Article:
The message big business is sending to Washington is that they like their income inequality, just the way it is. Thank you, very much.
House Ways and Means Chairman Dave Camp (R-MI) had the nerve to suggest a tax reform plan, and was immediately smacked around by big business.
The Hill reported:
The immediate blowback from industry groups to Rep. Dave Camp’s (R-Mich.) proposal illustrates how much harder tax reform becomes when details are put to paper.
It also reveals bigger truths about lobbying in Washington, like how advocates working toward the same broad goal will quickly go on the attack when it comes time to protect their favored tax breaks.
“We could probably send out a press release every day on something in the tax reform bill that we are not necessarily enamored with,” said James Ballantine, chief lobbyist for the American Bankers Association.
Everybody talks about tax reform. Republicans want to do it. Democrats want to do it, but it will probably never happen until the Republican donor base is no longer composed of right wing billionaires and corporations.
Republicans have been struggling for years to raise money from individual donors. The rise of the Citizens United super PACs has only made things worse as competition has increased for the Republican donor dollars.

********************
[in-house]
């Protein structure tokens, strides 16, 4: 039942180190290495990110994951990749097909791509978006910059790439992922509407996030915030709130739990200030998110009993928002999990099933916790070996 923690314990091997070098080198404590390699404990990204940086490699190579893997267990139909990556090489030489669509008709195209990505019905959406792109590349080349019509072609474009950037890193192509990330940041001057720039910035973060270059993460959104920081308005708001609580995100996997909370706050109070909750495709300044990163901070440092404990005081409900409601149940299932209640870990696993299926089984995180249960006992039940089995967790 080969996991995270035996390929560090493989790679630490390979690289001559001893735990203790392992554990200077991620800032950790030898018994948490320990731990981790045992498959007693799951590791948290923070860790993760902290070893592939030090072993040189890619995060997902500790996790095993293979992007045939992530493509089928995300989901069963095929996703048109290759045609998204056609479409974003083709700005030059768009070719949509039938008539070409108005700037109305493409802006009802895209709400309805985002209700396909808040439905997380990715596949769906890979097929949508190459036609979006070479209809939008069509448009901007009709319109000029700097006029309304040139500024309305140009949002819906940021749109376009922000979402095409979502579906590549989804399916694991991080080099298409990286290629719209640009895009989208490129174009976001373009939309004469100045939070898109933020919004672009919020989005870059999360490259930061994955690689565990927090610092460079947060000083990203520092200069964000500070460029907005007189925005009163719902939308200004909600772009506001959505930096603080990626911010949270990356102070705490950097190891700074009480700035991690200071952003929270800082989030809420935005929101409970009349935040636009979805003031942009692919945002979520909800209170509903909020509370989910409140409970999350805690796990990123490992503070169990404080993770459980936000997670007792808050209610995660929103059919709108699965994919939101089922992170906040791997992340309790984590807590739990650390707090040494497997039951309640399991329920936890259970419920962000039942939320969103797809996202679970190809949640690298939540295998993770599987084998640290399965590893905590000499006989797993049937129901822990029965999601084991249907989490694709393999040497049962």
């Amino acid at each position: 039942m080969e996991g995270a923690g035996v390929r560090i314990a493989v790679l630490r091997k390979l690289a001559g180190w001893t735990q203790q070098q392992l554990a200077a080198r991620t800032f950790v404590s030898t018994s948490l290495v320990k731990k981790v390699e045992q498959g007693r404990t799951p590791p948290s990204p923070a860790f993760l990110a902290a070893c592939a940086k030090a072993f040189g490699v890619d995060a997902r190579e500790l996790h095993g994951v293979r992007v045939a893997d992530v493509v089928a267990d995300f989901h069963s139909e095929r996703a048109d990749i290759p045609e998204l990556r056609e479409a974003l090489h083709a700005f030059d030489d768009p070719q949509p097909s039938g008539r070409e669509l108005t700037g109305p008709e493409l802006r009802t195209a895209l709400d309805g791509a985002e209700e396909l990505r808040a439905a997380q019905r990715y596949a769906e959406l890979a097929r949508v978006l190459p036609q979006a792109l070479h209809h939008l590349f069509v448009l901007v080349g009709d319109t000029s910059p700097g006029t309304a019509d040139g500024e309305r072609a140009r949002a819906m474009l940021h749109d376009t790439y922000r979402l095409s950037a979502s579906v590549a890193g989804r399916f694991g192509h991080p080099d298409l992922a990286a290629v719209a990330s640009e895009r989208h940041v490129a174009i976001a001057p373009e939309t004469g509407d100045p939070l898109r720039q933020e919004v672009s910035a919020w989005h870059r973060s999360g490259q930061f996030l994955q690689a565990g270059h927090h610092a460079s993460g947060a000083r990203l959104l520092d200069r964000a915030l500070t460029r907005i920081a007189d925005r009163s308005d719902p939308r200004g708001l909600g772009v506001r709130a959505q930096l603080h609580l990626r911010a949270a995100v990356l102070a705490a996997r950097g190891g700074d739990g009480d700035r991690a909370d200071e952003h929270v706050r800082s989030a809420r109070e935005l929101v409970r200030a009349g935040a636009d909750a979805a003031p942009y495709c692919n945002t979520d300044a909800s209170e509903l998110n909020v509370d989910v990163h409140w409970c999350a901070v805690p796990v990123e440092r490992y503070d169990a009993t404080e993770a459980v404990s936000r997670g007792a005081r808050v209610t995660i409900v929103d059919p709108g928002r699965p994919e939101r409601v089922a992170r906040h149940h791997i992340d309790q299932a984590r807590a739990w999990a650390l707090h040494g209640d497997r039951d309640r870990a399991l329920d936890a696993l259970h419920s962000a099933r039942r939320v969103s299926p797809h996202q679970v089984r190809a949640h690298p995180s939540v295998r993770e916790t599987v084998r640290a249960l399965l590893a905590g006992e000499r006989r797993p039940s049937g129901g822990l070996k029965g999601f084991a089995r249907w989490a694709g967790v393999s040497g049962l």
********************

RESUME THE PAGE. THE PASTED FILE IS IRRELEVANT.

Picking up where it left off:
Democrats also take plenty of money from corporations, but they still have a donor base beyond that. Republicans don’t. It is the classic tale of what happens when Congress threatens to step on a powerful lobby’s toes, even a little bit.
Camp’s tax reform plan is a bad one. It would repeal key individual deductions, and cut corporate taxes by 25%, but it took three years to get a bad plan that special interests shot down in about 3 minutes.
The moral of Dave Camp’s tax plan is that until we get the special interest money out of politics, the will of the people will never be done.
Mr. Easley is the founder/managing editor and Senior White House and Congressional correspondent for PoliticusUSA. Jason has a Bachelor’s Degree in Political Science. His graduate work focused on public policy, with a specialization in social reform movements.
Awards and Professional Memberships
Member of the Society of Professional Journalists and The American Political Science Association